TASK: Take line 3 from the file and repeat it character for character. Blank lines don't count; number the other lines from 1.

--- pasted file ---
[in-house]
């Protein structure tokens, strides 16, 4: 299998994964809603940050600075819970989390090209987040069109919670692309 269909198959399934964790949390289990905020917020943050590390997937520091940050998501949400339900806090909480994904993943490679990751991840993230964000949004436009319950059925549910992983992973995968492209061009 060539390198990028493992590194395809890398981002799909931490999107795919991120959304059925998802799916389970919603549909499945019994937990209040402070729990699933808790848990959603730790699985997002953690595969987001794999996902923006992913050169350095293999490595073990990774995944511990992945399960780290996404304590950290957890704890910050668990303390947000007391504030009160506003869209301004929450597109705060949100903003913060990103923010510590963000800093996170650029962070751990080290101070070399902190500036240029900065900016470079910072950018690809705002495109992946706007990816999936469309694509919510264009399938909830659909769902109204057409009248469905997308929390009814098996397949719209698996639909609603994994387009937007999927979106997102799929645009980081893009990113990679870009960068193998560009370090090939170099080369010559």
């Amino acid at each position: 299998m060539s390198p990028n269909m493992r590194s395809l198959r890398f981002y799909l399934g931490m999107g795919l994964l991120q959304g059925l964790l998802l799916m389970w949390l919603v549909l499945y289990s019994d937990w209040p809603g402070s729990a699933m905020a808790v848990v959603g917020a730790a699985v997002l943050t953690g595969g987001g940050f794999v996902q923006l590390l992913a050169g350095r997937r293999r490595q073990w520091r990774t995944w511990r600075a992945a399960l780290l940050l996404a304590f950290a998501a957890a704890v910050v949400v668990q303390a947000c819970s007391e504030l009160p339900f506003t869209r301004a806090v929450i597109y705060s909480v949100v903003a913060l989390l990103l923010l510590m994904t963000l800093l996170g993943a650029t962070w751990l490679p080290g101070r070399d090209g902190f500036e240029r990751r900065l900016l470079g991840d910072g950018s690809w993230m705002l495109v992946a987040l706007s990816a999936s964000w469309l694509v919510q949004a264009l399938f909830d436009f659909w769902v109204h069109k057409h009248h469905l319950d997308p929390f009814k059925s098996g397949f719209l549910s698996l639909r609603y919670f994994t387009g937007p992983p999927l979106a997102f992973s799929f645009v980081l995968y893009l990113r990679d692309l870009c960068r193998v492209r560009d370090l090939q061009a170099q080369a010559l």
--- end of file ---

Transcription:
């Amino acid at each position: 299998m060539s390198p990028n269909m493992r590194s395809l198959r890398f981002y799909l399934g931490m999107g795919l994964l991120q959304g059925l964790l998802l799916m389970w949390l919603v549909l499945y289990s019994d937990w209040p809603g402070s729990a699933m905020a808790v848990v959603g917020a730790a699985v997002l943050t953690g595969g987001g940050f794999v996902q923006l590390l992913a050169g350095r997937r293999r490595q073990w520091r990774t995944w511990r600075a992945a399960l780290l940050l996404a304590f950290a998501a957890a704890v910050v949400v668990q303390a947000c819970s007391e504030l009160p339900f506003t869209r301004a806090v929450i597109y705060s909480v949100v903003a913060l989390l990103l923010l510590m994904t963000l800093l996170g993943a650029t962070w751990l490679p080290g101070r070399d090209g902190f500036e240029r990751r900065l900016l470079g991840d910072g950018s690809w993230m705002l495109v992946a987040l706007s990816a999936s964000w469309l694509v919510q949004a264009l399938f909830d436009f659909w769902v109204h069109k057409h009248h469905l319950d997308p929390f009814k059925s098996g397949f719209l549910s698996l639909r609603y919670f994994t387009g937007p992983p999927l979106a997102f992973s799929f645009v980081l995968y893009l990113r990679d692309l870009c960068r193998v492209r560009d370090l090939q061009a170099q080369a010559l």